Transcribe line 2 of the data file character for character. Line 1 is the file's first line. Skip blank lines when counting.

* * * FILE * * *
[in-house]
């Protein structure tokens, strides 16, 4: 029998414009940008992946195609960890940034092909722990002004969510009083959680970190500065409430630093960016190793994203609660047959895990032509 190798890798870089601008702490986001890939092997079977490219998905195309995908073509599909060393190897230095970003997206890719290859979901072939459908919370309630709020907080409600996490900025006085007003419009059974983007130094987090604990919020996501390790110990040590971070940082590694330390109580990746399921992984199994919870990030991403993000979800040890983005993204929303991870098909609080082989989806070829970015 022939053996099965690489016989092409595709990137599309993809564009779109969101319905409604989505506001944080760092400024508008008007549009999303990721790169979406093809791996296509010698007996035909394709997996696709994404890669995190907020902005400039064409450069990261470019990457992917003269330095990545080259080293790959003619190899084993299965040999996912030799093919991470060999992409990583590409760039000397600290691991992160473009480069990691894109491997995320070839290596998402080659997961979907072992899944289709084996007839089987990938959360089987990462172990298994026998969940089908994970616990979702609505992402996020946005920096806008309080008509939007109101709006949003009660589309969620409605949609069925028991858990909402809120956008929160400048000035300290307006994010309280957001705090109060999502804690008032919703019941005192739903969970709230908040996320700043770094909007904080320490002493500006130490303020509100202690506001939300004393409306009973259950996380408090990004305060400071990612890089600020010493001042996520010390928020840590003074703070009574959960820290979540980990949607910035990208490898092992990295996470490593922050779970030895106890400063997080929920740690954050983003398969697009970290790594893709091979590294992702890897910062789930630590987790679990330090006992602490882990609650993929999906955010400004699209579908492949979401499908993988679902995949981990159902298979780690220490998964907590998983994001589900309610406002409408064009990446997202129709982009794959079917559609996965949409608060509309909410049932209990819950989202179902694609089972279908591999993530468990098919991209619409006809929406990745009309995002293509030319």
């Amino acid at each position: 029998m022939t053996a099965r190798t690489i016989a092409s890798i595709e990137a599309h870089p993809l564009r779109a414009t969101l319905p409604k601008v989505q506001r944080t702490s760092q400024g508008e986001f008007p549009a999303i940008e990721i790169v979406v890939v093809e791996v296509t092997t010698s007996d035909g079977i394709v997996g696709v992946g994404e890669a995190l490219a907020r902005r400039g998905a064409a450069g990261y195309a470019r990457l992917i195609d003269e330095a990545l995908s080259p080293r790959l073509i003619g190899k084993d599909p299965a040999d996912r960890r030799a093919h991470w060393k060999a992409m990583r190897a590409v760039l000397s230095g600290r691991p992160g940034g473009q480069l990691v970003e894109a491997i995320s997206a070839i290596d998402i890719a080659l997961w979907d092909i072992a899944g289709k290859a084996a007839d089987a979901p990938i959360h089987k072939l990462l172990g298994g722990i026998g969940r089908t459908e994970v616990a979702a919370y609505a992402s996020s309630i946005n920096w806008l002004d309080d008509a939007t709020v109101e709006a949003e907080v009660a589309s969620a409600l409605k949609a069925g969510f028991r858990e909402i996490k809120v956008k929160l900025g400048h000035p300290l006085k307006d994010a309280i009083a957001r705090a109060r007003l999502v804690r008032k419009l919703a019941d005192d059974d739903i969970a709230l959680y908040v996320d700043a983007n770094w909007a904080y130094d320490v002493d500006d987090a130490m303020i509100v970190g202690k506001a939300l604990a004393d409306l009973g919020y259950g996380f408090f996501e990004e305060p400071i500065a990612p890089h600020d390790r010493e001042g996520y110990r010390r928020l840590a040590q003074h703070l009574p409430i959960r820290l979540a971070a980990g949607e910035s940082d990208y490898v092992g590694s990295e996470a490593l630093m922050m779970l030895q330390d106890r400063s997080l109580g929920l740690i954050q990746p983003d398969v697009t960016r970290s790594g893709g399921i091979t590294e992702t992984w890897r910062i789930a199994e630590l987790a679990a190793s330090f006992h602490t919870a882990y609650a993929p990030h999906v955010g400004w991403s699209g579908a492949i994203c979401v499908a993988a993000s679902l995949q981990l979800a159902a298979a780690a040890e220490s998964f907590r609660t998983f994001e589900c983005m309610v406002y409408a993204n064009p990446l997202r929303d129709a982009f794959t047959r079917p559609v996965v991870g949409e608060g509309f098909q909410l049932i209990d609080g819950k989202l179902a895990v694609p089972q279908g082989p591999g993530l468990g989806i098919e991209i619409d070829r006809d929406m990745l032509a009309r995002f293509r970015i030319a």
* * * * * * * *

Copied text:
């Protein structure tokens, strides 16, 4: 029998414009940008992946195609960890940034092909722990002004969510009083959680970190500065409430630093960016190793994203609660047959895990032509 190798890798870089601008702490986001890939092997079977490219998905195309995908073509599909060393190897230095970003997206890719290859979901072939459908919370309630709020907080409600996490900025006085007003419009059974983007130094987090604990919020996501390790110990040590971070940082590694330390109580990746399921992984199994919870990030991403993000979800040890983005993204929303991870098909609080082989989806070829970015 022939053996099965690489016989092409595709990137599309993809564009779109969101319905409604989505506001944080760092400024508008008007549009999303990721790169979406093809791996296509010698007996035909394709997996696709994404890669995190907020902005400039064409450069990261470019990457992917003269330095990545080259080293790959003619190899084993299965040999996912030799093919991470060999992409990583590409760039000397600290691991992160473009480069990691894109491997995320070839290596998402080659997961979907072992899944289709084996007839089987990938959360089987990462172990298994026998969940089908994970616990979702609505992402996020946005920096806008309080008509939007109101709006949003009660589309969620409605949609069925028991858990909402809120956008929160400048000035300290307006994010309280957001705090109060999502804690008032919703019941005192739903969970709230908040996320700043770094909007904080320490002493500006130490303020509100202690506001939300004393409306009973259950996380408090990004305060400071990612890089600020010493001042996520010390928020840590003074703070009574959960820290979540980990949607910035990208490898092992990295996470490593922050779970030895106890400063997080929920740690954050983003398969697009970290790594893709091979590294992702890897910062789930630590987790679990330090006992602490882990609650993929999906955010400004699209579908492949979401499908993988679902995949981990159902298979780690220490998964907590998983994001589900309610406002409408064009990446997202129709982009794959079917559609996965949409608060509309909410049932209990819950989202179902694609089972279908591999993530468990098919991209619409006809929406990745009309995002293509030319």